Thursday, June 6, 2013

A UTOPIAN MOMENT, I GUESS (2000), Peter Halley


I've been waiting a long time for this moment.  A generation has finally emerged with a worldview as different from my own - formed by the '60's and Vietnam - as my generation was different from the World War II / Depression mindset that preceded it.  Big shifts in generational worldviews are powered by the advent of the Internet.  The web brought with it a set of attitudes and practices that are not only distinct, but also cannot really be experienced by anyone who didn't grow up with the culture of the computer.  In the same way, television created a mentality in the baby-boomers that was incomprehensible to the World War II generation.

One reason I'm so excited about this new worldview is because it signals an end to the constant recycling of the 1960s that took place in the '80s and '90s - two decades in which the baby boom paradigm was endlessly reworked and repeated.  Hopefully we can now expect a new paradigm in critical thought (what used to be called philosophy).  The Post-Structuralist world-view, also a product of the '60s, has become dull to the point of exhaustion.  For me the last few years have been the most exciting time culturally since the '60s.  Great things are happening in fashion, music, architecture, and interior design - I'm not so sure about art.  This florescence in creativity is not just about money.  In the '80s there was plenty of money around and no real jolt in culture.  What's really important is that, for the first time in a long time, modernity is back.

As I consider the energy of the present cultural scene, I'm also struck by a sense of urgency - even a sense of melancholy.  After all, history shows that these moments don't last very long.  We always think and hope they'll go on forever, but they never seem to continue for more than a few years.  I wish I could convince everyone to appreciate that fact, and make the most of what's going on right now.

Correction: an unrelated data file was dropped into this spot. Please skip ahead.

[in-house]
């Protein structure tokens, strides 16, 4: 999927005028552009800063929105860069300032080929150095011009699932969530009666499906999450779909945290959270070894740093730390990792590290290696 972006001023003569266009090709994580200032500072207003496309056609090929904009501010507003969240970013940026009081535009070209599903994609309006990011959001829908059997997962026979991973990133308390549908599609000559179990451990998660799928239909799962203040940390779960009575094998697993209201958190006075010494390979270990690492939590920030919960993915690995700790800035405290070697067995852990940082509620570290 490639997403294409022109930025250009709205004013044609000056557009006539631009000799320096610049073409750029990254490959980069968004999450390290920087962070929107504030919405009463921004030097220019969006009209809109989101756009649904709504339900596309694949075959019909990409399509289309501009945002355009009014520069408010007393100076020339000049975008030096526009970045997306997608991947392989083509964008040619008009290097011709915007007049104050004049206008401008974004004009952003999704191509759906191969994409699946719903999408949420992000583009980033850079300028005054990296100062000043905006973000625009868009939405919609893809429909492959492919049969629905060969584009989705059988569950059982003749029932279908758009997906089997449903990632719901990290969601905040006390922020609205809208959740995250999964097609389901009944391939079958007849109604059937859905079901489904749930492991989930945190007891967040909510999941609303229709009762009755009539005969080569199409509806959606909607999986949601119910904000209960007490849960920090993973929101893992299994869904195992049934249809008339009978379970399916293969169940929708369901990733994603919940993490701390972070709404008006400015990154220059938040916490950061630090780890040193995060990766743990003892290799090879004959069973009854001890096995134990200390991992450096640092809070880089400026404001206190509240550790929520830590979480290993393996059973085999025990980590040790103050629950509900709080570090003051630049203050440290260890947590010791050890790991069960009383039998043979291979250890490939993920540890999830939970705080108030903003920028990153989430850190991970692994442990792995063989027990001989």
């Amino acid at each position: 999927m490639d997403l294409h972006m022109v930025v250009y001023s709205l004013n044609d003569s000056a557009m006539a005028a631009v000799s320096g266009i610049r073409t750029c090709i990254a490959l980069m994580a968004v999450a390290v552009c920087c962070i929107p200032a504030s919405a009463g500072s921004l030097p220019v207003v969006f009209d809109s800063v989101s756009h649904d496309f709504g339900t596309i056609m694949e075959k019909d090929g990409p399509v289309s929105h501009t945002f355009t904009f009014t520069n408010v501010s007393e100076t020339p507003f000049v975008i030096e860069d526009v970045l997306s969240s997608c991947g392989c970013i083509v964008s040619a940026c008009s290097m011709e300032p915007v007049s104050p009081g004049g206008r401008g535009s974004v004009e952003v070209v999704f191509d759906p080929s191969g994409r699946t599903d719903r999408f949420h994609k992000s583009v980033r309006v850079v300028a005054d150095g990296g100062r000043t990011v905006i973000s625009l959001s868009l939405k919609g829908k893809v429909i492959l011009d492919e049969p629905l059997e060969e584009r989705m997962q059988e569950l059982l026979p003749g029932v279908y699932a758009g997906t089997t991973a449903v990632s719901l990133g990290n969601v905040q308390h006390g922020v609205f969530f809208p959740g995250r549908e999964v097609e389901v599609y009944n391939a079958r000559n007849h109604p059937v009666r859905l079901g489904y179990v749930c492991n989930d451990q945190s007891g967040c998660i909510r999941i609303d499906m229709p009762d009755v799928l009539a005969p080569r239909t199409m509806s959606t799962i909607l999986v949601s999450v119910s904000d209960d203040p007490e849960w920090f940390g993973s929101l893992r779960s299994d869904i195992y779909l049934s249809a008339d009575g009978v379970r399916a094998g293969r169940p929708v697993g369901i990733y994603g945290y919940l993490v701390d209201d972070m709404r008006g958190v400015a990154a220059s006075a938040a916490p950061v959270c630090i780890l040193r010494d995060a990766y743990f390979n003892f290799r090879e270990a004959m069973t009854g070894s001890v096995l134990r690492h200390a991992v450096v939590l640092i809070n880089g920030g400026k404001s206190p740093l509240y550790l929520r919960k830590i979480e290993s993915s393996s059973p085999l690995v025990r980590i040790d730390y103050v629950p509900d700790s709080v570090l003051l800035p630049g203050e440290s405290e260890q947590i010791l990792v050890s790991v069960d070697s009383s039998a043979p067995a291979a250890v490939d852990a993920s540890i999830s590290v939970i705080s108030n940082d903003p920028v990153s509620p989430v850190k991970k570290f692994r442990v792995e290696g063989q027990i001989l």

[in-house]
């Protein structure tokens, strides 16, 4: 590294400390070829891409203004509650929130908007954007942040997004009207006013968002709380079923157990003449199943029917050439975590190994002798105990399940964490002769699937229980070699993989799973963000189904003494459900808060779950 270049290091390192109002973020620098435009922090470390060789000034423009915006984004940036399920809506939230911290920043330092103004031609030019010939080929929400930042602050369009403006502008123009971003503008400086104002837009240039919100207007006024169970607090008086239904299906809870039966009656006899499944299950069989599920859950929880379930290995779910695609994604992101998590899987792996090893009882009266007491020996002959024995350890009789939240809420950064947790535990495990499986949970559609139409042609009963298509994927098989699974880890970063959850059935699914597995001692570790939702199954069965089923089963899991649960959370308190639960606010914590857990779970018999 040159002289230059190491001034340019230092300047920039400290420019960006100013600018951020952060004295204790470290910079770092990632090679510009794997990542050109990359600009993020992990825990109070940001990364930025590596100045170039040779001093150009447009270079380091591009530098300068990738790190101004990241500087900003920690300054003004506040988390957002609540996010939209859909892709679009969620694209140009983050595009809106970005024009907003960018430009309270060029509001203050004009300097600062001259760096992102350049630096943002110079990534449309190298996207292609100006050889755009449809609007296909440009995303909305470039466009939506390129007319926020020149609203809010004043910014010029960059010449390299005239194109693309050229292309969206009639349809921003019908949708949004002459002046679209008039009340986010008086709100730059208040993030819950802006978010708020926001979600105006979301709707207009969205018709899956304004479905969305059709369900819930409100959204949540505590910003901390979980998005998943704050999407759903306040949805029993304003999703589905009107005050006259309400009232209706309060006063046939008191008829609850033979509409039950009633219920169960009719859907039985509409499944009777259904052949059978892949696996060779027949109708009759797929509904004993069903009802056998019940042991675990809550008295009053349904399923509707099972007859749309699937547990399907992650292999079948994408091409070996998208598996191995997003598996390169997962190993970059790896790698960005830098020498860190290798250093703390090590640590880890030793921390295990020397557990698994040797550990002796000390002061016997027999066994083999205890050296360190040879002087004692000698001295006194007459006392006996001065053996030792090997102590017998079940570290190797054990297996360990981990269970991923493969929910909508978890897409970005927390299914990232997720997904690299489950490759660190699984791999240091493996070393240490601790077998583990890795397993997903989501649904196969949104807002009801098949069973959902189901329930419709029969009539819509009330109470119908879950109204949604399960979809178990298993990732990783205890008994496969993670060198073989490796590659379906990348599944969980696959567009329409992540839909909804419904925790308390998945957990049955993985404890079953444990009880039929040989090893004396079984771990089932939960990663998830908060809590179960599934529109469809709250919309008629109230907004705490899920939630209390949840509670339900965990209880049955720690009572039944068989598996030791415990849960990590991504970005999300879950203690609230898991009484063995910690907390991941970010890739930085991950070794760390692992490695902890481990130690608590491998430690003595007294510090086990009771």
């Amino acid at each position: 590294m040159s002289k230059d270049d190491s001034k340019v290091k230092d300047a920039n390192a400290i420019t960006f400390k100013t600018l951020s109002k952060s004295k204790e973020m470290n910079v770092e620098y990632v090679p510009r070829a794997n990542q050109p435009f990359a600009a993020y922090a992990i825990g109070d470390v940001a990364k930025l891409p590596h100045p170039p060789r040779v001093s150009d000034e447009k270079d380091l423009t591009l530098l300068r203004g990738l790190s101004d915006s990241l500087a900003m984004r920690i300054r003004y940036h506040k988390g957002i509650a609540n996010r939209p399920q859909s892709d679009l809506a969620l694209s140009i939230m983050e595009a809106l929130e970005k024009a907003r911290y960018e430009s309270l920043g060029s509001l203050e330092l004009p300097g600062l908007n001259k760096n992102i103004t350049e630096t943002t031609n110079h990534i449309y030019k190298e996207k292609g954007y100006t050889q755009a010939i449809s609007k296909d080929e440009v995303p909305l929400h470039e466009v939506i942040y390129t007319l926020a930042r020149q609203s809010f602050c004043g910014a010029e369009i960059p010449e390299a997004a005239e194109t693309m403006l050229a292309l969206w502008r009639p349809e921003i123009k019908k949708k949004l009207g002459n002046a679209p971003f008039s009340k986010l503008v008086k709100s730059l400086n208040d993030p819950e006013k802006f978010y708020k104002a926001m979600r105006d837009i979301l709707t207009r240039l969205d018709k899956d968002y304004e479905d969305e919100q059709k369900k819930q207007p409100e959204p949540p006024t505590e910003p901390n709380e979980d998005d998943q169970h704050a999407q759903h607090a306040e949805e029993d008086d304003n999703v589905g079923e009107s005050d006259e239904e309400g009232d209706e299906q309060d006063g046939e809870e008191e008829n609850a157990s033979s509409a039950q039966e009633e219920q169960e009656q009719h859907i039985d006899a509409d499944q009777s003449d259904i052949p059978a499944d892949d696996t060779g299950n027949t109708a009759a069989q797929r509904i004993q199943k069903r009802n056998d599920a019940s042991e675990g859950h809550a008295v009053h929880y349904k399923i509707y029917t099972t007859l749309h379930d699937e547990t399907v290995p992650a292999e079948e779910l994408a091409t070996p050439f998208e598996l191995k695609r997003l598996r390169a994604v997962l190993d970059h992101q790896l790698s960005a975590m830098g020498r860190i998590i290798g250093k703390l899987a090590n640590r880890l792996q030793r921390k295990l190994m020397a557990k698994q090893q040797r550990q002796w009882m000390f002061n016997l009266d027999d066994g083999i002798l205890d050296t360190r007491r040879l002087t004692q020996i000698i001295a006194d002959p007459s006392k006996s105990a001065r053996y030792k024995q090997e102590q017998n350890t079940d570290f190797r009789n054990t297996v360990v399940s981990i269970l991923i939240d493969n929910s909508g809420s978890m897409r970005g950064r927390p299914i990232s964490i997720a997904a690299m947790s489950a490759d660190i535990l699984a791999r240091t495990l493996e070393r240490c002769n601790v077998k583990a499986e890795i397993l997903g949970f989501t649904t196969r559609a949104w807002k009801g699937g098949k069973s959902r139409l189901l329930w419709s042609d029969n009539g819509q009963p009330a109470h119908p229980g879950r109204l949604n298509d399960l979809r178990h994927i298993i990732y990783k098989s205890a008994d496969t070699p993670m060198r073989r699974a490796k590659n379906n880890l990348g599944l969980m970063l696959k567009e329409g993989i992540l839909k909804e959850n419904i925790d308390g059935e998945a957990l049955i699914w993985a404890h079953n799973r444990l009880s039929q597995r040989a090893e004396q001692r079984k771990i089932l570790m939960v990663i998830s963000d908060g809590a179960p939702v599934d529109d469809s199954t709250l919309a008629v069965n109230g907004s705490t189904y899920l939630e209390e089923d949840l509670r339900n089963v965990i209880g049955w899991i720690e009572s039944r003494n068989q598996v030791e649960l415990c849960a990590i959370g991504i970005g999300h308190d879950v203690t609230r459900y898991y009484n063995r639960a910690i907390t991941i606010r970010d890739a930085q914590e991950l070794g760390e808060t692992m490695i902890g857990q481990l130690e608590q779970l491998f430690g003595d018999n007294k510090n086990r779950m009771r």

There are a few things I've noticed that characterize the new approach to creativity today.  I'm struck by the decline of the individual authorial voice.  Creative production these days seems to emphasize collaboration, and the results are generally about producing an ambience rather than making a personal emotional statement.  Maybe that's why it's been such a problematic time for traditionally-defined art.  People I meet these days don't call themselves filmmakers, musicians, designers, or anything else in particular.  They are, instead, prepared to do a variety of things.  There's been a strong shift towards creative multi-tasking, giving rise to a new sort of artist who deals specifically in coordinating all kinds of resources - what might be called imaginative problem-solving.

All of this seems pretty exciting to me, and it's difficult to criticize anyone else for feeling excited either.  It's kind of a utopian moment, I guess.  But I'm bothered by the complete absence of angst, the complete lack of skepticism and oppositional instinct that also characterizes the present moment.  Even people who should know better have become unquestioning Internet acolytes.  This worries me because it so much reflects the predictions that people like Guy Debord, Jean Baudrillard - even Andy Warhol - made about the future: that a society of seduction was emerging - that's we'd all be lulled into enthusiastic compliance with our social condition.  I think it's happened.

I'm deeply disturbed by the universal utopian claims being made for the Internet.  the web is the next step in the collapse of the constraints of space and time, a goal that has been the driving force behind Western technology since the Renaissance.  But it is also the most recent manifestation of a series of society changes over the last hundred years that have transformed our lives in the direction of greater and greater social limitations and isolation.  We have progressively become almost completely dependent on the intervention of technology to communicate.  No wonder that the scientists who developed the Internet had no idea that it would ever have a wider use.  They had no perception of the desire that exists in our culture for solitary experience and the avoidance of unpredictable contact.



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